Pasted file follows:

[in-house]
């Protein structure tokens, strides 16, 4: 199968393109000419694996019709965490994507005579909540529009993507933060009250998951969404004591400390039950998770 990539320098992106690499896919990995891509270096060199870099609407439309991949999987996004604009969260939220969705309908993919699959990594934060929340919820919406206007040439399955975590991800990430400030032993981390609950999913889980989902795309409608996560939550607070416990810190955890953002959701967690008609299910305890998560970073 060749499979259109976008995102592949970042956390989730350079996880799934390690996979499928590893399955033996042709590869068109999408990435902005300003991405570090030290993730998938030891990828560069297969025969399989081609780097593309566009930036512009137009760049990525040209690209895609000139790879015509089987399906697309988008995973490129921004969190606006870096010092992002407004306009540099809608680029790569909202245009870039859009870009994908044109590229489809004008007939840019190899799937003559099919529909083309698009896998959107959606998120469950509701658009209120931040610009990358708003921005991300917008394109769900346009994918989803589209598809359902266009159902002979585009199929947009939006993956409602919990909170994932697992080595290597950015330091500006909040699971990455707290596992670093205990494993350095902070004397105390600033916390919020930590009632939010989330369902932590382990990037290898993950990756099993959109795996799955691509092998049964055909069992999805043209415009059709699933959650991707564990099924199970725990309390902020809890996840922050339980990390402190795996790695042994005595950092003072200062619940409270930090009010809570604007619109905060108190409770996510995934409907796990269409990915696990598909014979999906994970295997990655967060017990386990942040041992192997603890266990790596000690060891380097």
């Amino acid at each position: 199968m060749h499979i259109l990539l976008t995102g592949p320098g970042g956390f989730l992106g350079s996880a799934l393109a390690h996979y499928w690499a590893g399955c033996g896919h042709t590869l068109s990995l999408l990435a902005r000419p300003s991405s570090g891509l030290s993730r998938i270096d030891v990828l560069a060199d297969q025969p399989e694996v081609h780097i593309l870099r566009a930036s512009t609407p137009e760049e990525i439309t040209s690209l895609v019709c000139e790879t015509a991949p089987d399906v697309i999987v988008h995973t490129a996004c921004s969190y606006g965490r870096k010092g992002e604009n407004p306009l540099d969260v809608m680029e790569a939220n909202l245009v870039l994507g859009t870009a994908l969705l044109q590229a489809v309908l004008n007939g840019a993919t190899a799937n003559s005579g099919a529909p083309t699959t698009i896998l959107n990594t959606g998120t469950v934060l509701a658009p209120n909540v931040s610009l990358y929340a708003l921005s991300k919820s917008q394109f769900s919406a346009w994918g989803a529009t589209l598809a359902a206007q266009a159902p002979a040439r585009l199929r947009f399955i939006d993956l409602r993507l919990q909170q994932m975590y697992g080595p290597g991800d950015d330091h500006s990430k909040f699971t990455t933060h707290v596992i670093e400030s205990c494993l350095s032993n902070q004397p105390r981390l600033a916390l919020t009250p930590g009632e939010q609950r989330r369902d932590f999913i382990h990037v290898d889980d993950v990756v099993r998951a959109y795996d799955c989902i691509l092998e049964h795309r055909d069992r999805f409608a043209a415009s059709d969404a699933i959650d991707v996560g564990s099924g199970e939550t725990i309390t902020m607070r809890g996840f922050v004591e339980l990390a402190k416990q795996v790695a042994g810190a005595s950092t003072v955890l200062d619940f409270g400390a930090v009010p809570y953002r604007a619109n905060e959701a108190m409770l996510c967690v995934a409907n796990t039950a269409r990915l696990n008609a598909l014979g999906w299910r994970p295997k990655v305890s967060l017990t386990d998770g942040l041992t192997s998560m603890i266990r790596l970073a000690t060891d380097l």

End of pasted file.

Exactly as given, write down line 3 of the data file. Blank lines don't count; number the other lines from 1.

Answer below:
């Amino acid at each position: 199968m060749h499979i259109l990539l976008t995102g592949p320098g970042g956390f989730l992106g350079s996880a799934l393109a390690h996979y499928w690499a590893g399955c033996g896919h042709t590869l068109s990995l999408l990435a902005r000419p300003s991405s570090g891509l030290s993730r998938i270096d030891v990828l560069a060199d297969q025969p399989e694996v081609h780097i593309l870099r566009a930036s512009t609407p137009e760049e990525i439309t040209s690209l895609v019709c000139e790879t015509a991949p089987d399906v697309i999987v988008h995973t490129a996004c921004s969190y606006g965490r870096k010092g992002e604009n407004p306009l540099d969260v809608m680029e790569a939220n909202l245009v870039l994507g859009t870009a994908l969705l044109q590229a489809v309908l004008n007939g840019a993919t190899a799937n003559s005579g099919a529909p083309t699959t698009i896998l959107n990594t959606g998120t469950v934060l509701a658009p209120n909540v931040s610009l990358y929340a708003l921005s991300k919820s917008q394109f769900s919406a346009w994918g989803a529009t589209l598809a359902a206007q266009a159902p002979a040439r585009l199929r947009f399955i939006d993956l409602r993507l919990q909170q994932m975590y697992g080595p290597g991800d950015d330091h500006s990430k909040f699971t990455t933060h707290v596992i670093e400030s205990c494993l350095s032993n902070q004397p105390r981390l600033a916390l919020t009250p930590g009632e939010q609950r989330r369902d932590f999913i382990h990037v290898d889980d993950v990756v099993r998951a959109y795996d799955c989902i691509l092998e049964h795309r055909d069992r999805f409608a043209a415009s059709d969404a699933i959650d991707v996560g564990s099924g199970e939550t725990i309390t902020m607070r809890g996840f922050v004591e339980l990390a402190k416990q795996v790695a042994g810190a005595s950092t003072v955890l200062d619940f409270g400390a930090v009010p809570y953002r604007a619109n905060e959701a108190m409770l996510c967690v995934a409907n796990t039950a269409r990915l696990n008609a598909l014979g999906w299910r994970p295997k990655v305890s967060l017990t386990d998770g942040l041992t192997s998560m603890i266990r790596l970073a000690t060891d380097l």